Children First making a difference

Posted on June 6, 2011. Filed under: Japanese Family Law | Tags: , , , |

Children First is making a difference. Become part of this new NPO and help protect children’s rights. Becoming a member is free and easy. Just go to www.childrenfirst.jp and sign up. You can also sign the Children First pledge (below). You can become a member no matter where you live. We can all do a little bit more to protect children.

“To all children,
    I pledge
            To always show you compassion,
            To ensure your basic physical and psychological needs,
            To shelter you from violence,
            To defend your rights, and
            To be a positive role model.
    In short, I pledge that the happiness and welfare of all children will be my top priority.
                     
                                             With love,         A Former Child.”
 

We are making strides to change the laws so children’s rights are a top priority for everyone.

One voice can hardly be heard. Ten thousand voices can hardly be ignored. Add your voice to Children First today.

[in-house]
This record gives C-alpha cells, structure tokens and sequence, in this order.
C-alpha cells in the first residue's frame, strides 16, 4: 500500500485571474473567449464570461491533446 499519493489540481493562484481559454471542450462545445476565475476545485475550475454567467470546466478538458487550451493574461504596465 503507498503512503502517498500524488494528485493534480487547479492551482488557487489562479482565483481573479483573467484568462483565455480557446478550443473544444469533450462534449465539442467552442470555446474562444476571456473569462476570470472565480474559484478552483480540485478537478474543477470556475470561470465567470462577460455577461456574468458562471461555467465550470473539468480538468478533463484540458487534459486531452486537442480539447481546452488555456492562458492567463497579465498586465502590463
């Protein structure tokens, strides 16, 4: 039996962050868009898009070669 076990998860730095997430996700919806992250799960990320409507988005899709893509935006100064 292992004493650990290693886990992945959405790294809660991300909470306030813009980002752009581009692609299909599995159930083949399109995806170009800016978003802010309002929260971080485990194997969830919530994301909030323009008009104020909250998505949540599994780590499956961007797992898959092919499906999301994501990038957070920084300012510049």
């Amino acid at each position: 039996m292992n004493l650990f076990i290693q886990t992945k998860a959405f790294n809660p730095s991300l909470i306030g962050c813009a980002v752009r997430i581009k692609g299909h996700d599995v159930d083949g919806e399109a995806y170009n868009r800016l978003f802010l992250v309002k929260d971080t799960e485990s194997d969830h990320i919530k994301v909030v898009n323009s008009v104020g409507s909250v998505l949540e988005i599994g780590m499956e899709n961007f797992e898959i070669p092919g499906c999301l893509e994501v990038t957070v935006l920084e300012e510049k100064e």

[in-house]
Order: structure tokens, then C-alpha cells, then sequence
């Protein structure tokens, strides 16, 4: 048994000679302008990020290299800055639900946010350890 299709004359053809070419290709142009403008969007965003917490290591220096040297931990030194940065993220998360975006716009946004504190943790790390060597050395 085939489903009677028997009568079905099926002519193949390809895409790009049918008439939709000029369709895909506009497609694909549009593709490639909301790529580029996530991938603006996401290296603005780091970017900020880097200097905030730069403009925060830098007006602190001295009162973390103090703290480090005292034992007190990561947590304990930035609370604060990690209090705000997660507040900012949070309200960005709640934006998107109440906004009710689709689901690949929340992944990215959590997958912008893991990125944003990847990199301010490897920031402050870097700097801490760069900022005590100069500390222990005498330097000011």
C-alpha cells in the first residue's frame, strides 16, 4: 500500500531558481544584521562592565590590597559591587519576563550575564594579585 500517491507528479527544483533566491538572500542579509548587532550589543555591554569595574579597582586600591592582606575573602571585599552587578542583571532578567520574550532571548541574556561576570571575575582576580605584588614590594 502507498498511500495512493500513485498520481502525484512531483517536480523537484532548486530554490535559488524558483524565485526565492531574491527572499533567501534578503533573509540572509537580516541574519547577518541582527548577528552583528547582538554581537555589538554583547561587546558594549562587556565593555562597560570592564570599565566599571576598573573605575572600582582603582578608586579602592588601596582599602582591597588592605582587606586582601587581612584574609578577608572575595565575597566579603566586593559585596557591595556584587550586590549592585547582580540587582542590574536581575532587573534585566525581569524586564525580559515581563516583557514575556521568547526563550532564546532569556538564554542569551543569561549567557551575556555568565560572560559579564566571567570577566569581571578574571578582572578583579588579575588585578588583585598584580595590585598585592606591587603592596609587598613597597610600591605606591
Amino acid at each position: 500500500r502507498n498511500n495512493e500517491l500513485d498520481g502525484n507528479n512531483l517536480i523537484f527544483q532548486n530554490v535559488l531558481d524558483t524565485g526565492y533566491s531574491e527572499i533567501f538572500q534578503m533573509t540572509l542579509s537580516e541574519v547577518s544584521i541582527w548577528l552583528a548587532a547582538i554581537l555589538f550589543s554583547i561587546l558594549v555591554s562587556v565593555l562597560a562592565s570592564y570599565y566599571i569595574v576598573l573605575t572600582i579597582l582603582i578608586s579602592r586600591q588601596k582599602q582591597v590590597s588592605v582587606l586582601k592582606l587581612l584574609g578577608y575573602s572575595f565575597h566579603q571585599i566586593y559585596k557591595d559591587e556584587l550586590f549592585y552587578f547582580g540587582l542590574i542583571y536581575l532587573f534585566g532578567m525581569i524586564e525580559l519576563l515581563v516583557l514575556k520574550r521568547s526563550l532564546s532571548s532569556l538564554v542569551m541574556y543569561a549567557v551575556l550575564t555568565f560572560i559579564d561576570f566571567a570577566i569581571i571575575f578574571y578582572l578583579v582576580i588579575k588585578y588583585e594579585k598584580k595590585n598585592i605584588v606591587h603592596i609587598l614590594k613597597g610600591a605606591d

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Parents plea for an end to child abduction in Japan (video)

Posted on January 22, 2011. Filed under: Child Custody and Visitation | Tags: , , , , , , , , , |

CNN and several other new agencies covered the Left Behind Parents demo in Tokyo on January 16th, 2011. The following is part of an article written by CNN.

“Stop parental child abduction,” the parents cried. “Sign the Hague Convention.”

The Hague Convention on the Civil Aspects of International Abduction is a multilateral treaty that dates to 1983. It often comes into play when parents divorce, and one parent takes the child back to his or her home country, keeping the child away from the other parent who may have partial or full custody. The treaty effectively forces signatory nations to recognize that custody.

Dozens of countries have signed onto it — the official website lists 84 “contracting states” to the convention — but Japan is not among them.

Calls for Japan to sign the convention have increased as heartbreaking stories have come to light.

But some critics say Japan joining the convention would not solve cases of international parental abductions. They argue Japan’s domestic legal system needs to be improved and prepared for the increasing numbers of marriages between Japanese people and foreign nationals. To read the full article or watch the video click on the link(s) below.

Stop the abductions now

Joint Custody video

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